Every year, nearly 45,000 deaths are associated with lack of health insurance according to a study published online this week in the American Journal of Public Health. This estimate is around 2.5 times higher than an estimate from research conducted by the Institute of Medicine (IOM) in 2002.
According to an announcement about the study, deaths associated with lack of health insurance now exceed those caused by many common killers, such as kidney disease.
Researchers based at Harvard University found that uninsured, working-age Americans have a 40% higher risk of death than their privately insured counterparts, compared with a 25% excess death rate in 1993.
"The uninsured have a higher risk of death when compared to the privately insured, even after taking into account socioeconomics, health behaviors, and baseline health. We doctors have many new ways to prevent deaths from hypertension, diabetes and heart disease – but only if patients can get into our offices and afford their medications," said lead author Andrew Wilper, MD, MPH, who now teaches at the University of Washington Medical School.
The study analyzed data from national surveys carried out by the Centers for Disease Control and Prevention and assessed death rates after taking education, income, and many other factors including smoking, drinking, and obesity into account. The researchers concluded that lack of health insurance causes 44,789 excess deaths annually.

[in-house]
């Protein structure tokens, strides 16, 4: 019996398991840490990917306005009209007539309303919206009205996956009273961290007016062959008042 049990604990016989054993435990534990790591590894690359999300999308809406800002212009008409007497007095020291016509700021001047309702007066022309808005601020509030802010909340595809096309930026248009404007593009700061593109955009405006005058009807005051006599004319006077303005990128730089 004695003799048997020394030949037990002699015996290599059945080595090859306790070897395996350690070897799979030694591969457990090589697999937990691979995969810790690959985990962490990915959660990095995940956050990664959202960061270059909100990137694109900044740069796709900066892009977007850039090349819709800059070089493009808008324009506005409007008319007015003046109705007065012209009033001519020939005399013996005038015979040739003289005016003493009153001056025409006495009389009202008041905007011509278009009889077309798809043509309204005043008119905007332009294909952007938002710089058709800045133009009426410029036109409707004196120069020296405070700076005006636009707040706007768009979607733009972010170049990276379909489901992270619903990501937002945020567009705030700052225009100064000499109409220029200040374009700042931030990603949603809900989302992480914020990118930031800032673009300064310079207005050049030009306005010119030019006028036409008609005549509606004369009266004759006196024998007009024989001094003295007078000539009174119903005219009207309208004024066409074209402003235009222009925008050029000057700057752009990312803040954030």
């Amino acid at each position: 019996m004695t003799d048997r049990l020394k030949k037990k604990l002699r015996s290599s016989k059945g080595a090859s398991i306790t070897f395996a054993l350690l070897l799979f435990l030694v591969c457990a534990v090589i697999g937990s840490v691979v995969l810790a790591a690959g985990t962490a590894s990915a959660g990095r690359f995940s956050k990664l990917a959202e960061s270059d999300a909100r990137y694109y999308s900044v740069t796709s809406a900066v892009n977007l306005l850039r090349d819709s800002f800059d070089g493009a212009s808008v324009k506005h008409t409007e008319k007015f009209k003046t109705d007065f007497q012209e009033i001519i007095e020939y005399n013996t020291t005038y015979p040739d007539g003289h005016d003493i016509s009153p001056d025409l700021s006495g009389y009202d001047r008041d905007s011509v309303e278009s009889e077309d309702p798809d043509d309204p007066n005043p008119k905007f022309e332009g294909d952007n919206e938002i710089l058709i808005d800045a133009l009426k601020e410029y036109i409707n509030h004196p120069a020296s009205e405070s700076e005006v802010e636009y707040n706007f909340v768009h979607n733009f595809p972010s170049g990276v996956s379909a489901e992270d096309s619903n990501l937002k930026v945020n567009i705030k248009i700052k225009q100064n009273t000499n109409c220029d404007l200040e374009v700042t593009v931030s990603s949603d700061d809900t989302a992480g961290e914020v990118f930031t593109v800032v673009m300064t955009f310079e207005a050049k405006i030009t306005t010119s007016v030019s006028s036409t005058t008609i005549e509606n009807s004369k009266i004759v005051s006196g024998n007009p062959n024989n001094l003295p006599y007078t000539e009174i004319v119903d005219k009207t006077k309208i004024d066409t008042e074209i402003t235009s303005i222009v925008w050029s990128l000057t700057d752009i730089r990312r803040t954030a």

"Historically, every other developed nation has achieved universal health care through some form of nonprofit national health insurance. Our failure to do so means that all Americans pay higher health care costs, and 45,000 pay with their lives," said co-author Steffie Woolhandler, MD, MPH of Harvard.
The study’s announcement stated that previous estimates from the IOM and others put the excessive death rate near a much lower 18,000. The methods used in the current study were similar to those employed by the IOM in 2002, which in turn were based on a pioneering 1993 study of health insurance and mortality.